1. Not finding help here? Sign up for a free 30min tutor trial with Chegg Tutors
    Dismiss Notice
Dismiss Notice
Join Physics Forums Today!
The friendliest, high quality science and math community on the planet! Everyone who loves science is here!

Direction angles - Proof

  1. Feb 25, 2009 #1
    Hello everyone,

    Thank you in advance for your help!

    ---
    1. The problem statement, all variables and given/known data

    10. A vector [itex] \vec{u} [/itex] with direction angles A1, B1, and Y1, is perpendicular to a vector [itex] \vec{v} [/itex] with direction angles A2, B2, and Y2. Prove that:
    [itex] \cos A1 \cos B2 + \cos B1 \cos B2 + \cos Y1 \cos Y2 = 0[/itex].

    ---
    3. The attempt at a solution

    I let [itex] \vec{u} = [a, b, c], \vec{v} = [x, y, z] [/itex].

    Since these are perpendicular, therefore:

    [itex] \vec{u} \bullet \vec{v} = ax + by + cz = 0 [/itex].

    Also, [itex] a, b, c, x, y, z [/itex] would all correspond to their direction cosines.

    However, I do not understand how I can prove the above statement with these facts. For example, would [itex] \cos A1 \cos A2 = 0 [/itex] simply because they are the components of two vectors which are parallel to each other?
     
  2. jcsd
  3. Feb 25, 2009 #2

    lanedance

    User Avatar
    Homework Helper

    what is a direction angle? i assume if the vector is length r then a = r.cosA1 etc....?

    then just put them in your dot product & you're pretty much there
     
  4. Feb 26, 2009 #3

    HallsofIvy

    User Avatar
    Staff Emeritus
    Science Advisor

    The whole point of "direction cosines" is that if a vector [itex]\vec{v}[/itex] has direction cosines A1, B1, Y1, (I imagine that in your book those are [itex]\Alpha[/itex], [itex]\Beta[/itex], and [itex]\Gamma[/itex] and that you are told that they are the cosines of the angles the vector makes with the x, y, and z axes, respectively) Then [itex]\vec{v}= A1\vec{i}+ B1\vec{j}+ Y1\vec{k}[/itex]. That makes this problem simple.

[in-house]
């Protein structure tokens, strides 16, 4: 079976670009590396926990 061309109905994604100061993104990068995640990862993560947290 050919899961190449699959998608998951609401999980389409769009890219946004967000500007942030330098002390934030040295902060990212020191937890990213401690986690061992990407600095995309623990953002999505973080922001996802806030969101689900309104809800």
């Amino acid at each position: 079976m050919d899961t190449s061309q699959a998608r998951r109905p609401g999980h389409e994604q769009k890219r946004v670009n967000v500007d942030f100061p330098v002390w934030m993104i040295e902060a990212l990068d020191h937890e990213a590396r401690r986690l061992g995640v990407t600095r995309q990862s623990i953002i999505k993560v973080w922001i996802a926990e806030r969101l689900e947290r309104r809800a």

5. Feb 26, 2009 #4
    Thank you for your response.

    Would you mind elaborating on the proof?

    I thought that the direction cosines themselves were the unit vectors, so how would [itex] \cos A1 \cos A2 = 0 [/itex]? Shouldn't the dot product of these direction cosines = 0?
     
  6. Jun 8, 2009 #5
    Could anyone please offer an explanation for how to prove the above?

    Thank you!
     
  7. Jun 8, 2009 #6

    Dick

    User Avatar
    Science Advisor
    Homework Helper

    The direction cosines aren't unit vectors. They are the coefficients of the unit vectors. In terms of the direction angles, u=|u|*(cos(A1)*i+cos(B1)*j+cos(Y1)*k) and v=|v|*(cos(A2)*i+cos(B2)*j+cos(Y2)*k). And, yes, u.v=0. Substitute the expressions for the vectors into the dot product.
     
  8. Jun 8, 2009 #7
    Thanks for your reply, Dick.

    I have:

    [tex] \vec{u} = |\vec{u}| \cos A1 \hat{i} + |\vec{u}| \cos B1 \hat{j} + |\vec{u}| \cos Y1 \hat{k} [/tex]

    [tex] \vec{v} = |\vec{v}| \cos A2 \hat{i} + |\vec{v}| \cos B2 \hat{j} + |\vec{v}| \cos Y2 \hat{k} [/tex]

    If I dot these two expressions on the RS, I do not see how I would get 0 as the final expression.

    Could you please explain more?
     
  9. Jun 8, 2009 #8

    Dick

    User Avatar
    Science Advisor
    Homework Helper

    Your are GIVEN that the two vectors are perpendicular. If you dot them you will get an expression involving the cosines and |u| and |v|. You can set that equal to zero because you are GIVEN u.v=0.
     
Know someone interested in this topic? Share this thread via Reddit, Google+, Twitter, or Facebook